T he Indian tea industry has not only grown but also undergone substantial changes over the years. It has faced several challenges due to climate change, declining soil fertility, old age plantations and stagnation of yield level, political and labour issues.
The cost of production has gone up by almost 50 per cent over the past 10 years. Earlier, in the mid-2000s, many large companies like Tata and Hindustan Unilever exited the plantation business to concentrate on marketing. The mantra to survive the tea plantation business is to adopt best practices to beat all odds.
“The industry should adopt technology and innovative strategies for cost-effective production of tea,” says Prabhat K. Bezboruah, chairman, Tea Board of India.
He was recently speaking on a webinar on “Roadmap for Revival in the Tea Sector” organised by the Indian Chamber of Commerce. He also pointed out that branding and promotion of the product is the need of the hour for the Indian tea industry.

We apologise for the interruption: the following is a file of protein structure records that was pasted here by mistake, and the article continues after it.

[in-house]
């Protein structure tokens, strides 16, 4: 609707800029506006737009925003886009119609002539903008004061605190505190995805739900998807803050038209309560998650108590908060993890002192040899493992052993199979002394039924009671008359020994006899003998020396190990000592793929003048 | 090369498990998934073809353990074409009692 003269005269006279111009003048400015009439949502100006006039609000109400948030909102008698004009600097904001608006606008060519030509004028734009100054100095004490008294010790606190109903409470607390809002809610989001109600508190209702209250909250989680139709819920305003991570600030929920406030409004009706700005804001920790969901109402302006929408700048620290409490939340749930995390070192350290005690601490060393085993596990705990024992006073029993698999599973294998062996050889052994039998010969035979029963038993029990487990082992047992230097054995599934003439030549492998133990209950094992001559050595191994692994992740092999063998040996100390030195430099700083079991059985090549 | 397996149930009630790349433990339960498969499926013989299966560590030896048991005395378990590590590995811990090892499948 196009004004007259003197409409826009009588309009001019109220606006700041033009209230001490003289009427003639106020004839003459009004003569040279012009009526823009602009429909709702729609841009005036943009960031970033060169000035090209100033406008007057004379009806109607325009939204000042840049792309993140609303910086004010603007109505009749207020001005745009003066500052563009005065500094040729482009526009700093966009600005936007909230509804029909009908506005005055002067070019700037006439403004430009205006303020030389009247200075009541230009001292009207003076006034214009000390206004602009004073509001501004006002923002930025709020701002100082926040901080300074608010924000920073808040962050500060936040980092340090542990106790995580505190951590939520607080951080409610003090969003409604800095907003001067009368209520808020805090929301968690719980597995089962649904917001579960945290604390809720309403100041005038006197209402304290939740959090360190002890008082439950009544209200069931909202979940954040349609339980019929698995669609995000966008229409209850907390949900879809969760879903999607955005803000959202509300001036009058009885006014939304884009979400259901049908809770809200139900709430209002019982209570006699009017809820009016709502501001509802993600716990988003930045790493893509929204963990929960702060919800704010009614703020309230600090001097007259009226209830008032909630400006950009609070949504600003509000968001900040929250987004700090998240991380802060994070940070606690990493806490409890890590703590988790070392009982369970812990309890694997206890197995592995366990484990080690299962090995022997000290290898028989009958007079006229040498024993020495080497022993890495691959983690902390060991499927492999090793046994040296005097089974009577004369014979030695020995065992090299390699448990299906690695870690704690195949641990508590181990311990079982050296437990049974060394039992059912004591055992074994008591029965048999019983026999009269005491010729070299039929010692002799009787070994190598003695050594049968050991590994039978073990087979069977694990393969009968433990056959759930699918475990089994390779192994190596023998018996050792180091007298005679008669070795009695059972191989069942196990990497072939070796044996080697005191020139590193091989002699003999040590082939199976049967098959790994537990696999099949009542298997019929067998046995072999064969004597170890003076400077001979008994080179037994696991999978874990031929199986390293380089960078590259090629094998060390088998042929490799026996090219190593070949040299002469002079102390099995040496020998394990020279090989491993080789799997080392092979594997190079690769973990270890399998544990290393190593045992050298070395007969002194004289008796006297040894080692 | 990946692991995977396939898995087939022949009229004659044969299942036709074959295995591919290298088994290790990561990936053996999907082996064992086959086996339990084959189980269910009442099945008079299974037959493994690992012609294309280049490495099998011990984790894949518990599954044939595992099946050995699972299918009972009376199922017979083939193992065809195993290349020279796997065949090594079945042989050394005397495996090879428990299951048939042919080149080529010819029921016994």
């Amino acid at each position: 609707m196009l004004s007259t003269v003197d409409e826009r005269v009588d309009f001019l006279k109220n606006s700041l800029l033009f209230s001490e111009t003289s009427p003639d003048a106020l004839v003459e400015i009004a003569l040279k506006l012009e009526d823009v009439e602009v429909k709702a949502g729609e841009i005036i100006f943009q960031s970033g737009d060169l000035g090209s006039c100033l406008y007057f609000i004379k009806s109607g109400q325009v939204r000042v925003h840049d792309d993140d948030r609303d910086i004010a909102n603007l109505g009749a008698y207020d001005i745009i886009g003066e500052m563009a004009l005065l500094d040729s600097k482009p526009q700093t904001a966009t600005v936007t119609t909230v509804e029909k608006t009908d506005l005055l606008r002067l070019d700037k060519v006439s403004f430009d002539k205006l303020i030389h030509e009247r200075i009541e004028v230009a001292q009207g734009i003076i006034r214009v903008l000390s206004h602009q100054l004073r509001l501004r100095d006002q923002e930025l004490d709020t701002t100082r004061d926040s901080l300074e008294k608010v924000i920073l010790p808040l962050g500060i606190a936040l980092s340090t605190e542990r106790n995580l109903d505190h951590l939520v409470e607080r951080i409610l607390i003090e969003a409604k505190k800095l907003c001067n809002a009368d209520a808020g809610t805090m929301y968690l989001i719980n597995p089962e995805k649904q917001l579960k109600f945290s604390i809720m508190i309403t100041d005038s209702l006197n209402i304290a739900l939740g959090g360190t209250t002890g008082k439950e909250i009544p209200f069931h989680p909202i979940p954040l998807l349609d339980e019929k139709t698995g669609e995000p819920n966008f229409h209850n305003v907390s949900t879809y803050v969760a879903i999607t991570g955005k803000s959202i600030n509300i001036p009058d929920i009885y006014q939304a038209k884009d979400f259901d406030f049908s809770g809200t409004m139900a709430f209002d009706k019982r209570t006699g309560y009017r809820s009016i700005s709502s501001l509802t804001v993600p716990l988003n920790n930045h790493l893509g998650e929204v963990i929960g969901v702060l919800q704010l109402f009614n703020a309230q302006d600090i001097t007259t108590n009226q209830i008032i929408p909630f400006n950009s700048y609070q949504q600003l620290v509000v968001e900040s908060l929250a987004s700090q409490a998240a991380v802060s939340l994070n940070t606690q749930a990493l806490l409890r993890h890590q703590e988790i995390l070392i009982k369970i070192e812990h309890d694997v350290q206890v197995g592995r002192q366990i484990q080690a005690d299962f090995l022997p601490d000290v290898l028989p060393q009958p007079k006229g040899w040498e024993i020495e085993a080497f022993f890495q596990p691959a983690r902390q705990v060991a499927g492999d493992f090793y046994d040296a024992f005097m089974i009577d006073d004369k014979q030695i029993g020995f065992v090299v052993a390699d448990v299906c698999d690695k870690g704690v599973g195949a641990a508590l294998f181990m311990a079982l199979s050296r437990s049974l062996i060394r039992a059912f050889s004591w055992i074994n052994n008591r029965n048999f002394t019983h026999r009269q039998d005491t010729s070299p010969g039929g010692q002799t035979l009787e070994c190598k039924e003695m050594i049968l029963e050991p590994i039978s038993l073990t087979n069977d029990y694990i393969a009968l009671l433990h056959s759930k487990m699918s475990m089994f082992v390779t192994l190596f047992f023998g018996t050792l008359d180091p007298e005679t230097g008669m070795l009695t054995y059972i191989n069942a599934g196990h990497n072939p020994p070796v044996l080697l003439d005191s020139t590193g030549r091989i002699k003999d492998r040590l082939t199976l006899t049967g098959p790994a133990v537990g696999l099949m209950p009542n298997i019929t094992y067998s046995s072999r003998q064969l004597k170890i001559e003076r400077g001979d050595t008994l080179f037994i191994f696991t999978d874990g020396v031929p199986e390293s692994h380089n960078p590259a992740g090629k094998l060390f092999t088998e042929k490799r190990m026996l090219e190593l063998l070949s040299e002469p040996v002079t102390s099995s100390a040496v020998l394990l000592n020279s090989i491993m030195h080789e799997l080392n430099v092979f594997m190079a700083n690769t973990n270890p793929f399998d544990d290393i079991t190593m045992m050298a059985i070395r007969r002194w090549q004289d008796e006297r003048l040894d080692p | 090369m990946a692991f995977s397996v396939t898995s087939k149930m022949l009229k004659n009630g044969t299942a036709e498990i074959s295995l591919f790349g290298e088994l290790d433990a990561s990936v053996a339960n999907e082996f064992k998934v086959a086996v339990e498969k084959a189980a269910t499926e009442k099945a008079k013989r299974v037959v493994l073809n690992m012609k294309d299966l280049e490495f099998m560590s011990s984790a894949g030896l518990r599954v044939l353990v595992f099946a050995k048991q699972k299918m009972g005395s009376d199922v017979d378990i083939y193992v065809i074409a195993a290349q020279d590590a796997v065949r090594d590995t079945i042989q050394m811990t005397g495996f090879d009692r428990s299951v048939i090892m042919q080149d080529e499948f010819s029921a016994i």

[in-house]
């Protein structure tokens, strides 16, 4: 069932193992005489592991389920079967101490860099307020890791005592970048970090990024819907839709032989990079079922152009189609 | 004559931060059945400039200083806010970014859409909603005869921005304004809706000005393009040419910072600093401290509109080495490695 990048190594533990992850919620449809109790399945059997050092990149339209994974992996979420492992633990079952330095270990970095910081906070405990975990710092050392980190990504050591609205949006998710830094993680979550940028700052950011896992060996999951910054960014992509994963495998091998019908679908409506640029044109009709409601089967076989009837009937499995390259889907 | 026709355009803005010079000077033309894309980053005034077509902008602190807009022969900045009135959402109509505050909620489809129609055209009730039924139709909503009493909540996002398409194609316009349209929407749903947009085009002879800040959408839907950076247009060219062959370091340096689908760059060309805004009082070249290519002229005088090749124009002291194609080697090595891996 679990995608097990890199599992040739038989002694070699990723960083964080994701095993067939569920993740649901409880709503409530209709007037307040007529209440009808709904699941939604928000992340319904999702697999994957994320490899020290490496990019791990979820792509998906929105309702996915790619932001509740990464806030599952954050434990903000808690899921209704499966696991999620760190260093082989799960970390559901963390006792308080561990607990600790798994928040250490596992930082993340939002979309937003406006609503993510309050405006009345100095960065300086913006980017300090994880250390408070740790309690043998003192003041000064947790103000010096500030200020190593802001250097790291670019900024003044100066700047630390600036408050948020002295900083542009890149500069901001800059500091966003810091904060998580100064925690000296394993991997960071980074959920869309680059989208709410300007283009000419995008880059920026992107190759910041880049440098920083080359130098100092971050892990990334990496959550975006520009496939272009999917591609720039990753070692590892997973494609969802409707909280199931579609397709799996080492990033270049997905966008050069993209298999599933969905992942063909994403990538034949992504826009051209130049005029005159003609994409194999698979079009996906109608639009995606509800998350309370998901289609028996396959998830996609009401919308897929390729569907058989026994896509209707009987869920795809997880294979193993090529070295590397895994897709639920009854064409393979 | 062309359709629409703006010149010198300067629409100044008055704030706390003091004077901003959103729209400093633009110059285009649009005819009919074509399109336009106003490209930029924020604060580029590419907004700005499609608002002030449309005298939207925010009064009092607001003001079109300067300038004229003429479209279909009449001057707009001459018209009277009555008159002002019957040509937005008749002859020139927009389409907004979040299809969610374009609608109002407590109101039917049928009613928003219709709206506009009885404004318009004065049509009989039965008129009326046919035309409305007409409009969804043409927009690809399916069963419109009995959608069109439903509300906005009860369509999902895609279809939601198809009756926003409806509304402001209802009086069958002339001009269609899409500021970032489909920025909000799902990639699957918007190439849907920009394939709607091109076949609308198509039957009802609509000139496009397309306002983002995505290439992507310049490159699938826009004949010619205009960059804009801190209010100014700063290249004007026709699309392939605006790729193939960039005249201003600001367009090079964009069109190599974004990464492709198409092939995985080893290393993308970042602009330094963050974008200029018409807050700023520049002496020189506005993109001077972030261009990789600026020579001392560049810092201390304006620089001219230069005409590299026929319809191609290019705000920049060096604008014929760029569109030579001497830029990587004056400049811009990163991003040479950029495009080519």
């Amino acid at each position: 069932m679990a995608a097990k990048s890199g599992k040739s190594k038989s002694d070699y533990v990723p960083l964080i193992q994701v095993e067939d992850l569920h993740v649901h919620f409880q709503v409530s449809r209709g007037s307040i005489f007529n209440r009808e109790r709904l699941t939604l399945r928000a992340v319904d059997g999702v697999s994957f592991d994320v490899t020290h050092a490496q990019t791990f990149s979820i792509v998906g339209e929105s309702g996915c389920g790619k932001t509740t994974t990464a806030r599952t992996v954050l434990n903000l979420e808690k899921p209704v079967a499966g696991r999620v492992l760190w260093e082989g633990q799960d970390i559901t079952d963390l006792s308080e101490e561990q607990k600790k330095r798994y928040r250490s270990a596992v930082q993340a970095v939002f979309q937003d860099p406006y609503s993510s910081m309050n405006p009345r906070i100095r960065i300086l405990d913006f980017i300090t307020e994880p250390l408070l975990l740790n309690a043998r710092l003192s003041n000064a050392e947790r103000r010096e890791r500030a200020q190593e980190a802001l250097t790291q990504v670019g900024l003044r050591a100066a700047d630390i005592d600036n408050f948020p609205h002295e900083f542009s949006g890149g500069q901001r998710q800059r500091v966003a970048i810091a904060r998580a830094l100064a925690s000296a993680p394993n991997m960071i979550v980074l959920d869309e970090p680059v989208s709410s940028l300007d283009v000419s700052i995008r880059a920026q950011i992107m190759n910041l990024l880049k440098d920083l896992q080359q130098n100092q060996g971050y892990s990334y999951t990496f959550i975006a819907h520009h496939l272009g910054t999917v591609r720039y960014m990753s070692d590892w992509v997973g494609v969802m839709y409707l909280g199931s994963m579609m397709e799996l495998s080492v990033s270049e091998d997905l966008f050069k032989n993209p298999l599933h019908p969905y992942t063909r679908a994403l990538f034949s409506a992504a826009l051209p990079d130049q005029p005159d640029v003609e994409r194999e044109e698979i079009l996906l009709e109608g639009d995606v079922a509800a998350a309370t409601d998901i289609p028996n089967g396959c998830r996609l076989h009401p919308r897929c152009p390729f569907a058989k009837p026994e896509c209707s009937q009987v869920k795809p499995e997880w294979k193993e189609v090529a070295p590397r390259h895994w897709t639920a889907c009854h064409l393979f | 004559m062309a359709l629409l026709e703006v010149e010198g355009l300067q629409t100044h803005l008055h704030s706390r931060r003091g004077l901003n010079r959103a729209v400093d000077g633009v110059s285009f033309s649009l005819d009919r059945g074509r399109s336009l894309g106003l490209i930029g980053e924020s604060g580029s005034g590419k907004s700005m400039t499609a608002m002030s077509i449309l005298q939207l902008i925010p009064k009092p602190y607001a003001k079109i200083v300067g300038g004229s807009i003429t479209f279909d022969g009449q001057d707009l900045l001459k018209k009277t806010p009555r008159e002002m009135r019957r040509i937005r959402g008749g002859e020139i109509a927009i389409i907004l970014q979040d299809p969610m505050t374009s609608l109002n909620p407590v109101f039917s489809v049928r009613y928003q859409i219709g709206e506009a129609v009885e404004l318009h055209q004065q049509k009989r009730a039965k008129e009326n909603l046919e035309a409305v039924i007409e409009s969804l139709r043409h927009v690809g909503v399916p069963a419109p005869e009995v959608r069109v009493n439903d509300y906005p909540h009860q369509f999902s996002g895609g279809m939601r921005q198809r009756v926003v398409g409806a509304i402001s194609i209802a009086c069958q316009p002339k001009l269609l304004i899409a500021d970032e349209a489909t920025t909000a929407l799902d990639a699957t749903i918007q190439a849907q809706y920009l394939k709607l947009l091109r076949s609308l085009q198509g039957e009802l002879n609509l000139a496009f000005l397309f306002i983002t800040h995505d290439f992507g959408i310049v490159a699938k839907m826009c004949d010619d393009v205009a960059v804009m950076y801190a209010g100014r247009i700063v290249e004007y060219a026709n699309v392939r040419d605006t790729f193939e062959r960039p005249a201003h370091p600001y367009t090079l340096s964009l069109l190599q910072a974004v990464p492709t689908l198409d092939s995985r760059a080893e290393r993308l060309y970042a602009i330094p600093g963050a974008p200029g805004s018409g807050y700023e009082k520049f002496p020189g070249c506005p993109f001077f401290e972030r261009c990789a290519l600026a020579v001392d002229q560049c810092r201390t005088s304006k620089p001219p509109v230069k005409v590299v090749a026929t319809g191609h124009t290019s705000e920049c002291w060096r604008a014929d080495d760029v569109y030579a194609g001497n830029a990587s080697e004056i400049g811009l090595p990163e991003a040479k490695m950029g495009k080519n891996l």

The Tea Board has been facing an acute problem of getting funds from the Central government, which in the past five years has been ‘static’. The Tea Board spends 90 per cent of its fund received from the government on subsidy. There is a backlog of replantation subsidy.
Given the current financial situation, Arun Kumar Ray, deputy chairman, Tea Board of India says, “We have taken a decision that replantation has been kept in abeyance till further announcement.” The average productive lifespan of a tea tree is 50 years. It needs to be replaced with new saplings after that to get better yield. Both, Bezboruah and Ray urged the industry to stand on its own feet.
Reacting to the freezing of replantation subsidy by the Tea Board, Rohit Lohia, director, Chamong Tea says, “When the industry is going through a tough time, abeyance is not a good idea. This will affect future production.”
he Indian tea industry has not only grown but also undergone substantial changes over the years. It has faced several challenges due to climate change, declining soil fertility, old age plantations and stagnation of yield level, political and labour issues.